ECS HIDDEN HERE

It has been said that a Non-Executive Director (NED) is a role that nobody is qualified for. The list of attributes is quite precise, yet at the same time contradictory.

Knowing how to seamlessly slot into the build of a board and perform your duties to the best of your ability – without upsetting your peers – is no mean feat.

Needless to say, senior freelancers acting as non-executive board members are prone to transgression. However, typical mistakes NED’s make can be avoided if you know your role and deliver what is expected of you.

In a nutshell, the role of a Non-Executive Director is to offer specific, objective and strategic advice at board meetings. Your responsibility is to keep the company focused, profitable and within the boundaries of the law. Considering the modest remuneration, there is a lot of pressure. Don’t add more pressure on yourself by making mistakes.

Patience is a virtue

Non-Executive Directors that are new to boardrooms can sometimes feel daunted or intimidated. It is natural to be a little nervous, but it is also a mistake to be overconfident and storm in trying to prove your worth. Whilst you may be eager to make an early impact, being too vocal can be disruptive and frowned upon by established board members.

To overcome this dilemma, strike a balance between contributing without pushing the boundaries. Remaining silent and appearing like a shadow in the background will not strike confidence in other board members, however, forcing your opinions will grate a few spines.

Offering a different perspective is the best strategy, providing your opinion is focused and in context. In the early stages, you will benefit from listening, and only interject if you have significant information to share that is relevant from a practical or legal standpoint. If your argument is a personal opinion, keep it to yourself.

Non-Executive Directors that have been appointed to the role of Chairman must understand that your duty is to lead the board. The role of other Non-Executive Directors is to think, consider, advise and support.

Be prepared

A lack of preparedness will not be tolerated by other board members. Being unprepared for meetings suggest a lack of commitment and is more likely to leave you flustered for most of the session.

Read documents in advance of each meeting, attend all board sessions, and arrive in good time. Non-Executive Directors who do not make a concerted effort to fully understand the company or business objectives will be noted by your peers. Asking inappropriate questions will stand out.

We can’t stress enough that it is vitally important to make sure you understand the company’s strategy, policy, performance and governance.

Also, show an interest in the meeting. Even on occasions when you are not actively participating a great deal, try to show some enthusiasm. Any signs of distraction or boredom such as constantly checking your phone for messages will cause irritation among others board members.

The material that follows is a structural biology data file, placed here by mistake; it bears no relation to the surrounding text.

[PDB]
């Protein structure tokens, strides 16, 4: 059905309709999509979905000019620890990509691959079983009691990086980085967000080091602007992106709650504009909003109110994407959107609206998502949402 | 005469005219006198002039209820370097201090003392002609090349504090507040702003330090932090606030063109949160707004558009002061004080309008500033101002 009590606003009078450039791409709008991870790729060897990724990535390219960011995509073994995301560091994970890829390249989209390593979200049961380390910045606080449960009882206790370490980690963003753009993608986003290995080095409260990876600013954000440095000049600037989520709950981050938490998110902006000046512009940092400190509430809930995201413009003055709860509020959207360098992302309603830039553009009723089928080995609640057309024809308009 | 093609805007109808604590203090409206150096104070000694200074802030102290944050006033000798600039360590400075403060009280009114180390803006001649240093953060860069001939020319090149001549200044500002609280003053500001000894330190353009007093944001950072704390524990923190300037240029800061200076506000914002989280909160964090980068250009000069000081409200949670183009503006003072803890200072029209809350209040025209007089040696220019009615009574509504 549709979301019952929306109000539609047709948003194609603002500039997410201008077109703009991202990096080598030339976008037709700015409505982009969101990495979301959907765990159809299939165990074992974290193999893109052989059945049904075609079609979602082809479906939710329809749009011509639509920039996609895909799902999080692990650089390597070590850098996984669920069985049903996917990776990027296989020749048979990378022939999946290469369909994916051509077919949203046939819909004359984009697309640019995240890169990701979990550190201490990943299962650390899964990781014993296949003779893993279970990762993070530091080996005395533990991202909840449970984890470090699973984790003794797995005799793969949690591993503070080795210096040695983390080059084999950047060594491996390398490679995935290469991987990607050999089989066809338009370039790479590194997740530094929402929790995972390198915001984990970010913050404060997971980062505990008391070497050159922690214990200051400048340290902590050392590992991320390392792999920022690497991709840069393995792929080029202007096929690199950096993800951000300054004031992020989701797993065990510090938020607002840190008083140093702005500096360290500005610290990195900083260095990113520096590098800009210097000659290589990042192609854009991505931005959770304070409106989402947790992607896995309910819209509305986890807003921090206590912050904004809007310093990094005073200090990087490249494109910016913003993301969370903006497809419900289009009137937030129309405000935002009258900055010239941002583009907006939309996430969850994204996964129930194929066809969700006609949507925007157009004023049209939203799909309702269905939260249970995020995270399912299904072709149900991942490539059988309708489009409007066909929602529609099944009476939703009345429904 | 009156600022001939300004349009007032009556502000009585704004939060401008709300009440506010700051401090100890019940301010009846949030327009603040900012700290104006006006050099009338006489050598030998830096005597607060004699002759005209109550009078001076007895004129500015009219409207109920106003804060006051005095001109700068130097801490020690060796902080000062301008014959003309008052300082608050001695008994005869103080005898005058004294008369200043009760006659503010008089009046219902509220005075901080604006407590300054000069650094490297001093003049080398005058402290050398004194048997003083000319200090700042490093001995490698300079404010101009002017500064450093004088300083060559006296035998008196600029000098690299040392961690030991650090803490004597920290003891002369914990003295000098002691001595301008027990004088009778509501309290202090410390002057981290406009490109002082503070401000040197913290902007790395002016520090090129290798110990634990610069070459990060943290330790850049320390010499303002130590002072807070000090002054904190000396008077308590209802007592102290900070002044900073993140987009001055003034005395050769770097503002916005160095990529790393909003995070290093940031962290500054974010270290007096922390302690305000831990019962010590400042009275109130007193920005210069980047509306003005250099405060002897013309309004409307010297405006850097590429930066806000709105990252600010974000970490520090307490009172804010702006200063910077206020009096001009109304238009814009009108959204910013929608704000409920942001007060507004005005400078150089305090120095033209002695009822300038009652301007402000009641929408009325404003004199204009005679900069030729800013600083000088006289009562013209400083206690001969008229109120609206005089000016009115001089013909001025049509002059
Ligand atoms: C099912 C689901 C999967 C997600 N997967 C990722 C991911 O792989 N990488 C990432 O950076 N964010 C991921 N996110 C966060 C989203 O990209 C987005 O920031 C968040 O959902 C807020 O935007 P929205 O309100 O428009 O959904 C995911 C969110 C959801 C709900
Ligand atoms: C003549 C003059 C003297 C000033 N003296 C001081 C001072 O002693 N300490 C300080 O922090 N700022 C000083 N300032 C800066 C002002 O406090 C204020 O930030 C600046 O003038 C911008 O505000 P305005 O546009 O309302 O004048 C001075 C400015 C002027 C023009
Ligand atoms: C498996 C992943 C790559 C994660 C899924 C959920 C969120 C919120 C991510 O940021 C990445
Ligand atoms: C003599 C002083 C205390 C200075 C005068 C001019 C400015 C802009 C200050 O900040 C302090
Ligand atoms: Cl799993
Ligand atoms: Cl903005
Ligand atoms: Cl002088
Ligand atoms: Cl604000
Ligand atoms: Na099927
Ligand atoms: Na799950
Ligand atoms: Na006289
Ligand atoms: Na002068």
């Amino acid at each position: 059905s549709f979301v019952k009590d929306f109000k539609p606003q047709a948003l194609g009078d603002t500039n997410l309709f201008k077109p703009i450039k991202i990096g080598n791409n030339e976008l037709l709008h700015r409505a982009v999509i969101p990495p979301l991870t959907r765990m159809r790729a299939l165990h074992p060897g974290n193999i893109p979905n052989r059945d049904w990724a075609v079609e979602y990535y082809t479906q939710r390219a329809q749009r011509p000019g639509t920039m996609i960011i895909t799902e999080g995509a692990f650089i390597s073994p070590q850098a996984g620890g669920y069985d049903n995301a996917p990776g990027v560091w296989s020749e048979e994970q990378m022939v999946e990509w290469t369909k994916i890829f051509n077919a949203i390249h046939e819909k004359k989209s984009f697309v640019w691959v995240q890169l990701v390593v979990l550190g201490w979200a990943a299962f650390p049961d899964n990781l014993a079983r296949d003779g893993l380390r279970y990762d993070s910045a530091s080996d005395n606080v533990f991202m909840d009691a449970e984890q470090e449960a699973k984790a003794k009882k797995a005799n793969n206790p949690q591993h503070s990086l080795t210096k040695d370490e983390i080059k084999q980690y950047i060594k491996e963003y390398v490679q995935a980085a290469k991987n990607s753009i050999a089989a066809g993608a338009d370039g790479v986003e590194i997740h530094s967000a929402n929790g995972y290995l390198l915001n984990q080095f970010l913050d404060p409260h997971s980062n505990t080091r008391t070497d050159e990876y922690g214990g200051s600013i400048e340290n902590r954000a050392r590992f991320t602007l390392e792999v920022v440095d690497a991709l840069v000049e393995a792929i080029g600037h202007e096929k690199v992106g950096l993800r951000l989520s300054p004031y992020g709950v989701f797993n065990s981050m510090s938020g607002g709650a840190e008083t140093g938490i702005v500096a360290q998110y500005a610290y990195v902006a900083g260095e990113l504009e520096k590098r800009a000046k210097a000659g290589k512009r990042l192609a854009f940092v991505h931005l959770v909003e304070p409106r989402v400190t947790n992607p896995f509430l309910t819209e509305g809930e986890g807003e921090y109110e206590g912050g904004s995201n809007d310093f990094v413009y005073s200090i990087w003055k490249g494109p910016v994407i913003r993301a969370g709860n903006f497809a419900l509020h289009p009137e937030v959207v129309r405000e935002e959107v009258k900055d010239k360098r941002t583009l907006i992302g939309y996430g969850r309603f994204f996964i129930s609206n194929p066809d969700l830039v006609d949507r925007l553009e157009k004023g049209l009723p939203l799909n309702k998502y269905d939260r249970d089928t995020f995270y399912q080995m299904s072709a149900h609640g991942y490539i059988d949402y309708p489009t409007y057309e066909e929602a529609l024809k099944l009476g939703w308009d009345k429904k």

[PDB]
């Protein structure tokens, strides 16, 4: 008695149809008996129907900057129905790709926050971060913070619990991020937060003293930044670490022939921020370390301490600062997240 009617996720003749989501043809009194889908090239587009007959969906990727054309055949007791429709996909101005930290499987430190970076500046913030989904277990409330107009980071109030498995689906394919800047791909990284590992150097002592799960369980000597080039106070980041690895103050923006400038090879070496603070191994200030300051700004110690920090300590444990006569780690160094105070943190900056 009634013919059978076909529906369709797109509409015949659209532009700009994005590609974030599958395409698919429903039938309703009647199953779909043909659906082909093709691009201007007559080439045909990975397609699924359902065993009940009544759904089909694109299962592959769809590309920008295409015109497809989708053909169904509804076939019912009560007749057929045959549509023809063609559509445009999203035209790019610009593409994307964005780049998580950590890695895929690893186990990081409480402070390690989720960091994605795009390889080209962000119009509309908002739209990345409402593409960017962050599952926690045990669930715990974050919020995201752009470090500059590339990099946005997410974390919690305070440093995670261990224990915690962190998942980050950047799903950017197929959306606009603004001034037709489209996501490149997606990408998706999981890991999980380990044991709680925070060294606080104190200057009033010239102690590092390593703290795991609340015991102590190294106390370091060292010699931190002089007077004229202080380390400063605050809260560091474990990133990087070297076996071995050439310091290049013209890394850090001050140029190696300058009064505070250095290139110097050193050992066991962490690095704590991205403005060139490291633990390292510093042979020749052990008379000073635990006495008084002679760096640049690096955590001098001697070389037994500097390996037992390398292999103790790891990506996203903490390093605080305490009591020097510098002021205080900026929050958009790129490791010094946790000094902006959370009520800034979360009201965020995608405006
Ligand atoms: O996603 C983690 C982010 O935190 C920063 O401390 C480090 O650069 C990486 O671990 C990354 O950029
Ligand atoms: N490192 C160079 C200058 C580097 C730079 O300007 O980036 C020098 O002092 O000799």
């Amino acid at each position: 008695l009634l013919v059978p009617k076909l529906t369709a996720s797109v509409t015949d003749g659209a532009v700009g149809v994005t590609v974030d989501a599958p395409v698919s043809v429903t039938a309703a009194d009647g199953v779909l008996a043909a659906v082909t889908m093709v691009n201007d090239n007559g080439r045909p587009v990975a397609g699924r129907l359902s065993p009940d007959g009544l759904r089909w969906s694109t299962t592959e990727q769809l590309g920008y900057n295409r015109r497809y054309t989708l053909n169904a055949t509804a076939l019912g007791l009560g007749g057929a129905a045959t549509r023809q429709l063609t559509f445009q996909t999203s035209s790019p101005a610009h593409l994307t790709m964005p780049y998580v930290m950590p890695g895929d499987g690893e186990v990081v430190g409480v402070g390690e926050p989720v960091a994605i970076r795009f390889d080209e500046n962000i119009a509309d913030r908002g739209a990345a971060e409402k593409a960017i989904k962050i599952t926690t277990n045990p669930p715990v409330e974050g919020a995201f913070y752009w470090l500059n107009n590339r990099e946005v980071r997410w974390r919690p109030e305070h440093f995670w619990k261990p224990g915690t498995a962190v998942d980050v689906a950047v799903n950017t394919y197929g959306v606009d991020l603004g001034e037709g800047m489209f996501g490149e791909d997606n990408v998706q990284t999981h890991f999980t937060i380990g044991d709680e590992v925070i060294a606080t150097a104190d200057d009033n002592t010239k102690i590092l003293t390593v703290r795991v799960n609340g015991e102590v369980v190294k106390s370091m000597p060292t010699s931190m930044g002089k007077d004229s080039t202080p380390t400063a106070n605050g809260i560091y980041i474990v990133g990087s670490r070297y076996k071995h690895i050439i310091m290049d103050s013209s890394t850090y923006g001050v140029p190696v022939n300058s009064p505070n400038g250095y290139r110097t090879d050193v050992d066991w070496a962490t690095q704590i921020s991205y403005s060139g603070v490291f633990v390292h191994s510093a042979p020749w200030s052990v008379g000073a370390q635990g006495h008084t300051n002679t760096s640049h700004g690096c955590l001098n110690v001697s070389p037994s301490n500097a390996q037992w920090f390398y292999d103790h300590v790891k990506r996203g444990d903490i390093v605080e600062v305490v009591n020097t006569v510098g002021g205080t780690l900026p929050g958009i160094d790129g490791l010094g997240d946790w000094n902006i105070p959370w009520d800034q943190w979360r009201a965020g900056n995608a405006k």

Leave the ego 

Strong Non-Executive Directors share the long-term vision of the board. There is no room for twelve egos around one table. Your role is to act as a mentor to senior officials so don’t be too opinionated about points you do not agree with. Stick to the facts and back your suggestions up with quantifiable and actionable data.

Board members that harbour desires to further personal or political agendas will soon be found out. Whatever your views are on broader issues such as the environment, diversity and social responsibility, remember that your only interest on a corporate committee should be the interests of its shareholders.

Know your place

Whilst it is recognised that non-executives are independent of management, the legal liabilities are the same for all board members. For a non-executive acting as specialist advisors, this can be a difficult tight-rope to tread.

What is important to remember is that your role is to supervise management and provide an independent view of strategic directions. It is therefore important to make the distinction between management and governance.

Confrontational personalities do not bode well for board members. To avoid conflicts the sensible approach is to propose views that seek to protect the interest of all shareholders.

Although non-executives have the capacity to make decisions, the ideal approach is to inform board members of the facts they need to know. Present your case convincingly and back it up with data.

Failure to appreciate your role and status on a board will cause you to make mistakes. The key attributes of Non-Executive Directors fundamentally revolve around personality. The debate about your knowledge and intellect does not enter the equation – your brilliance is what got you a position on the board in the first place.